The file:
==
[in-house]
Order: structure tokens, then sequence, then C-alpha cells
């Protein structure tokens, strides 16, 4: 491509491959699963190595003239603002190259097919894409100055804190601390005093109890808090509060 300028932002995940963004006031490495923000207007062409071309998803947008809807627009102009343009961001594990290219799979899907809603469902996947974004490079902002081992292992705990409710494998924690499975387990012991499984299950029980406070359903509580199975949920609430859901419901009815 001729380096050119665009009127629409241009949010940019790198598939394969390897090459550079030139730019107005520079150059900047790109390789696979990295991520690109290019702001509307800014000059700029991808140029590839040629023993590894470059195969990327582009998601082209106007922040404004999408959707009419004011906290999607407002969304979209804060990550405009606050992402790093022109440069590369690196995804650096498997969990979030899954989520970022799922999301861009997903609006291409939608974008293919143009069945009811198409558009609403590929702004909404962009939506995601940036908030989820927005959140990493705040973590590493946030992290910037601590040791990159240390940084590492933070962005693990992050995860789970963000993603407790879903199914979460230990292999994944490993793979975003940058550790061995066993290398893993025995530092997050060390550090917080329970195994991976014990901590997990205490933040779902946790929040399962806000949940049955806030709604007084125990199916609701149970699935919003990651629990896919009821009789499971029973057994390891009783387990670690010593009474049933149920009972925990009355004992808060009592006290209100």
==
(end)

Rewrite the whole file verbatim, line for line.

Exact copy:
[in-house]
Order: structure tokens, then sequence, then C-alpha cells
């Protein structure tokens, strides 16, 4: 491509491959699963190595003239603002190259097919894409100055804190601390005093109890808090509060 300028932002995940963004006031490495923000207007062409071309998803947008809807627009102009343009961001594990290219799979899907809603469902996947974004490079902002081992292992705990409710494998924690499975387990012991499984299950029980406070359903509580199975949920609430859901419901009815 001729380096050119665009009127629409241009949010940019790198598939394969390897090459550079030139730019107005520079150059900047790109390789696979990295991520690109290019702001509307800014000059700029991808140029590839040629023993590894470059195969990327582009998601082209106007922040404004999408959707009419004011906290999607407002969304979209804060990550405009606050992402790093022109440069590369690196995804650096498997969990979030899954989520970022799922999301861009997903609006291409939608974008293919143009069945009811198409558009609403590929702004909404962009939506995601940036908030989820927005959140990493705040973590590493946030992290910037601590040791990159240390940084590492933070962005693990992050995860789970963000993603407790879903199914979460230990292999994944490993793979975003940058550790061995066993290398893993025995530092997050060390550090917080329970195994991976014990901590997990205490933040779902946790929040399962806000949940049955806030709604007084125990199916609701149970699935919003990651629990896919009821009789499971029973057994390891009783387990670690010593009474049933149920009972925990009355004992808060009592006290209100």